Kelman, James. How late it was, how late.
Sammy wakes up on Sunday morning after a "boozer" (a drinking marathon) which started on Friday evening. He does not recollect anything that happened meanwhile, but realizes someone has stolen his new leather shoes and replaced them with a pair of trainers, also his money is gone. He does not take care not to offend the "sodjers" (police), is arrested and "given a doing" (beaten up). In the police cell he realizes he has lost his eyesight.
Sightless, he struggles to find his way from the police station to Helen's, his girlfriend's flat where he stays. He borrows a saw from his neighbour Boab and makes himself a walking stick out of a chair. When his "giro" (social security system money) arrives, he goes out with the stick to buy himself a pair of "shades" (sunglasses) and register at a medical centre to get an actual walking stick and a guide dog perhaps. When having his form filled at the centre, he states that he does not seek any compensation from the police for his loss of sight. He arranges an appointment with a doctor for Monday morning.
At home, he recalls the argument he had with Helen on Friday morning. He told her about his attempt to steal a car when he was much younger, only to demonstrate that he has changed. Helen fails to accept this. He tells Boab about the loss of his sight and asks him for help: he needs to find some white paint in the lobby to paint his walking stick white. Boab paints the stick for him.
On Sunday morning, when he takes a bath, he is surprised by police and arrested. The police questions him about Helen who "disappeared in highly suspicious circumstances" (p. 184). The police also questions him about how he managed to bet on the winners and win a large sum of money; this gain was the reason why he went to a boozer to get drunk. Also, he is suspected that he stole several shirts, which were found in the flat, and intended to sell them illegally. Also, he is suspected of manslaughter when the "cunt" (person) whom he shared the cell with is found dead. The most serious suspicion is however about his contacts with whom the police calls political terrorists and Sammy claims to be but drinking buddies.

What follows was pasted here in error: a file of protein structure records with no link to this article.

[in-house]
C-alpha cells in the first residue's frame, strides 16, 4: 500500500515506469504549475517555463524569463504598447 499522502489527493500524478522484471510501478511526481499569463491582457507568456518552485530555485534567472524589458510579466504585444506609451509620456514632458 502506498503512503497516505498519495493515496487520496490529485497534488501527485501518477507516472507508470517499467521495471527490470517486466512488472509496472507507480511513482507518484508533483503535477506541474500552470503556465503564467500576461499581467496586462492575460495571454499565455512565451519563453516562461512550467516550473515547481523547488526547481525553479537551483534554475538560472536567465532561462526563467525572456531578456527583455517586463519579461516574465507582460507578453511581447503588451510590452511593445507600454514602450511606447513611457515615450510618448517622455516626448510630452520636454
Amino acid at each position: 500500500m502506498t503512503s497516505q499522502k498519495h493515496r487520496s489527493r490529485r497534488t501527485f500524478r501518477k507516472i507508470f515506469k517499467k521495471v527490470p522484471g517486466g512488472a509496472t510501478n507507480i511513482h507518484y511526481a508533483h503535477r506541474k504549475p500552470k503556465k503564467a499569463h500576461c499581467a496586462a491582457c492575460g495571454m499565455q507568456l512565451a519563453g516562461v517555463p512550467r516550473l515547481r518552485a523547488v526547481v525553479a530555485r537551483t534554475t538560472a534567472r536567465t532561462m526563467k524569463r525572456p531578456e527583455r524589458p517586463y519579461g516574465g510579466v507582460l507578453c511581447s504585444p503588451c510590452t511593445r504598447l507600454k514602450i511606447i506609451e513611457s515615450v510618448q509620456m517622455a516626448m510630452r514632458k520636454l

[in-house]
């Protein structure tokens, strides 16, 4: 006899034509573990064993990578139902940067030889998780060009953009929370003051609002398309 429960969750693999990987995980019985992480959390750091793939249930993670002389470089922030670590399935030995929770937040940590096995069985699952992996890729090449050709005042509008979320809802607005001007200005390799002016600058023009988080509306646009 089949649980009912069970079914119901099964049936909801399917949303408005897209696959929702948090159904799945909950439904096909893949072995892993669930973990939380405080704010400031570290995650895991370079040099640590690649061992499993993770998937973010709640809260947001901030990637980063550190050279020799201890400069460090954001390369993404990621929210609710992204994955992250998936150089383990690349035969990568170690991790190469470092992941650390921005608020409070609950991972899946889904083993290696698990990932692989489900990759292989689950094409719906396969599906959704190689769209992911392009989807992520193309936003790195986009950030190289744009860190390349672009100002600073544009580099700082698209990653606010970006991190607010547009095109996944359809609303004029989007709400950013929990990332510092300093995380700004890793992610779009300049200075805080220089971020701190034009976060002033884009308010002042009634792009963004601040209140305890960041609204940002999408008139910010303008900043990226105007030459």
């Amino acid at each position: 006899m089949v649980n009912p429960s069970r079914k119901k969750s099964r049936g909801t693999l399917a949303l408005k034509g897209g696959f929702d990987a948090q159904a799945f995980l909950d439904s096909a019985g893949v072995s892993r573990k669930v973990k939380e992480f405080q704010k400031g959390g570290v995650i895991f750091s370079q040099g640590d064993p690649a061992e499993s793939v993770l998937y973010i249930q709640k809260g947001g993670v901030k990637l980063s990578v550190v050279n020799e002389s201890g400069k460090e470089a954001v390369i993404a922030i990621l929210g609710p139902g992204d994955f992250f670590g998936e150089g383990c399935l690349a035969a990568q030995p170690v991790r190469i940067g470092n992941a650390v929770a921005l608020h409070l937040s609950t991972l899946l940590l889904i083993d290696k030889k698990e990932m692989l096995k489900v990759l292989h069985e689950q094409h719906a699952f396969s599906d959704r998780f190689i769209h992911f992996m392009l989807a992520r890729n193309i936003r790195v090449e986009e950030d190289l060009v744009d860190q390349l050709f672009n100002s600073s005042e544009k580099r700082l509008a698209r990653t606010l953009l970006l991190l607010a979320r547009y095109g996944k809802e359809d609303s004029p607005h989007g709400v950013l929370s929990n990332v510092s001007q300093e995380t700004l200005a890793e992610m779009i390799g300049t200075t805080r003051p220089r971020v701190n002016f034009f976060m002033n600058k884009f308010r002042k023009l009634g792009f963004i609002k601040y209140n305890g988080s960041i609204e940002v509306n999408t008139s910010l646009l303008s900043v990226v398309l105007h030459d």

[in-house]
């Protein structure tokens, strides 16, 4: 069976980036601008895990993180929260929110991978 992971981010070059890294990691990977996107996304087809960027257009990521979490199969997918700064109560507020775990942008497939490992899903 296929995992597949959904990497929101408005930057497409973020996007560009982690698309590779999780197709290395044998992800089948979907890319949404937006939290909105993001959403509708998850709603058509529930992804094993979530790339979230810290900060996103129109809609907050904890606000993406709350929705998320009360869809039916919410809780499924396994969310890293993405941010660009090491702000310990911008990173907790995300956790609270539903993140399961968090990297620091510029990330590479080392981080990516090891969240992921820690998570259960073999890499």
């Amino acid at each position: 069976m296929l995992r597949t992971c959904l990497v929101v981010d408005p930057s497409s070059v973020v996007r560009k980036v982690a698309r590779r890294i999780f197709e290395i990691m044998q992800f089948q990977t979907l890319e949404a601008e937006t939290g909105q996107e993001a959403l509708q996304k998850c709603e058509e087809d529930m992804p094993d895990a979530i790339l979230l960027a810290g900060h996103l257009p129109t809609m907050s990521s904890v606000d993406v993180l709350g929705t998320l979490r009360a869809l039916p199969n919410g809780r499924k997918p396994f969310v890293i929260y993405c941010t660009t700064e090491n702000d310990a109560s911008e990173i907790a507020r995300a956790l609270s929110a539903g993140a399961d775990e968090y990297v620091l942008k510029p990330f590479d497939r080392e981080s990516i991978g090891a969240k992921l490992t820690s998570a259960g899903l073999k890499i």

On Monday morning, the police takes him to the appointment with the doctor. There is a man called Ally who forces himself upon Sammy as his "rep" (legal representative) and intends to put the case on the trial and demand compensation on Sammy's behalf. If the case is won, the compensation will be shared between them. Sammy stubbornly refuses and tricks Ally to get rid of him. Under nightmarish conditions, he undertakes the journey home from the medical centre, alone and without his walking stick.
Sammy goes into a pub, hoping to meet Helen there, but she is nowhere to find. His "auld" (old) drinking buddies do not want to have anything in common with him because they do not want to be seen by the police with the man whom the police hold for a political terrorist.
Ally finds Sammy in his home and makes him discuss his case. When he leaves, Sammy decides to run away and packs his things. In heavy rain and wind, he feels too feeble and returns home to try later. Before the weather abates, his son Peter with his friend Keith come to visit him. Sammy pretends that everything is all right, but his son guesses what is going on. The both boys help Sammy with the escape; Peter gives his father all his money. The novel closes when Sammy says goodbye to his son, promises to write him soon and when alone, waves for a taxi. He gets in the car and is "out of sight" (p. 374).